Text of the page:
Officials said it would take about an hour for each miner to be rescued -- 25 minutes for the steel capsule to reach the miner and 15 minutes for the miner to ascend.
Rescue workers were giving themselves 48 hours to complete the mission of returning the men to their families.
Beforehand, the miners were readying themselves for the rescue. They were taking aspirin to reduce chances of clots when cramped in the capsule and they began a liquid diet to ease nausea.
Sources at the rescue site told ABC News that the men spent their final day underground signing souvenir Chilean flags for their rescue workers. They collected rocks and other mementoes to bring up with them at what has come to be called Camp Hope.
The men also are struggling with what will happen in their first few moments out of the mine and in the Chilean air. Officials want the men to be helicoptered to a hospital shortly after they surface, but the men have said they want to stay at the site as a group until everyone is succesfully lifted out of the mine.
The steel capsule designed to rescue the men was tested on Monday.
In its first test run down the drill shaft, the rescue capsule carrying sandbags worked exactly as intended. Officials stopped it just short of the chamber where the men have been trapped.
"The last 10 meters are not important. ... We couldn't risk that someone will jump in," Golborne said jokingly.
The rescue capsule leaves nothing to chance. A man riding inside was to wear an oxygen mask, his heartbeat and body temperature was to be monitored, and he was to wear a telephone headset to talk with the rescue team above.
Every second of the miners' ascent was to be monitored by video camera.
"This will alert us above ground if there is a problem," a rescue team member said.
If something goes wrong during a journey to the surface, there is an escape system that allows the miner to separate the capsule so that he can be lowered back into the mine.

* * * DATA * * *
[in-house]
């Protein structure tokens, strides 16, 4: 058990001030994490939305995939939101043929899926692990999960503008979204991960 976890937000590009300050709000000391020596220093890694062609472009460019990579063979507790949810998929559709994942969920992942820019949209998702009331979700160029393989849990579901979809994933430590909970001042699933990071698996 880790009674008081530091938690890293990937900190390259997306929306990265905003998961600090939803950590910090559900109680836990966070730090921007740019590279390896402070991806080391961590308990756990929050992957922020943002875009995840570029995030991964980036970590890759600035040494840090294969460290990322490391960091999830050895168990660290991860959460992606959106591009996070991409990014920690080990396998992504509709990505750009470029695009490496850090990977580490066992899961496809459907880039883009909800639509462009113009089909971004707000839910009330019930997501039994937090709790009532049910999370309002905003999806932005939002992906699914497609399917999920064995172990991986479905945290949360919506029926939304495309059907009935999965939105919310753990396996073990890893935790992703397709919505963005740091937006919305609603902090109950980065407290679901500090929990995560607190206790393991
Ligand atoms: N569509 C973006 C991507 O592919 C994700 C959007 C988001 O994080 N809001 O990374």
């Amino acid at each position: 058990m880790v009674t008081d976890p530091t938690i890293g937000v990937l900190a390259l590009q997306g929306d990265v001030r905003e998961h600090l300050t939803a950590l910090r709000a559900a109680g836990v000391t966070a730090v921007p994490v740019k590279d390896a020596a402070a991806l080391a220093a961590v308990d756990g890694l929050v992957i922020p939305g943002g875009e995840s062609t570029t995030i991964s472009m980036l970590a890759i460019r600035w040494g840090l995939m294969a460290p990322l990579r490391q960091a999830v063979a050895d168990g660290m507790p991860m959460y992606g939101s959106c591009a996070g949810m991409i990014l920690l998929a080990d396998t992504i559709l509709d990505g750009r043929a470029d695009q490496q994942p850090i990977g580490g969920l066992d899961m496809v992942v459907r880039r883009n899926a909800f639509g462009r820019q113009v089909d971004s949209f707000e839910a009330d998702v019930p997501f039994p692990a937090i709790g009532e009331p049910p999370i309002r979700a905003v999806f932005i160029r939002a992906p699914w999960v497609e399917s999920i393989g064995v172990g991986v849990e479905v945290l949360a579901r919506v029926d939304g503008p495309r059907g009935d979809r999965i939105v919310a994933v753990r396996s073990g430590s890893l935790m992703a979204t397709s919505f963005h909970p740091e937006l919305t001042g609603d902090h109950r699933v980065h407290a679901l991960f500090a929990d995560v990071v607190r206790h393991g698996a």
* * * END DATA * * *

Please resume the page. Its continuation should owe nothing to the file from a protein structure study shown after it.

When the men reach the surface, they were to wear sunglasses to protect their eyesight from the glare of daylight.
Officials also displayed the special clothing the men will wear for the ascent -- shirts with their names embroidered, as well as girdles and socks.
The miners' families were counting the final hours.
Liliana Ramirez, the wife of Mario Gomez, the oldest miner, said that she was anxious, but happy, too, that "that this nightmare is coming to an end."
The men, excited to see their loved ones, wanted to look their best. They asked for shampoo and shoe polish.
The tent city outside the mine gates was a carnival-like atmosphere as families and the massive international press corps counted down the hours until the miners' escape.
With so much of the world following every twist and turn in this complex rescue, the Chilean government was broadcasting a seven-camera live satellite feed of the rescue for all to see.
But Maria Jose Gomez just wanted to see her father the 63-year-old Mario Gomez.
When asked what her words would be to her father, Maria said in Spanish: "I believe at that moment there will be no words ... only hugs."
ABC News' Diana Alvear contributed to this report, as did The Associated Press and Reuters.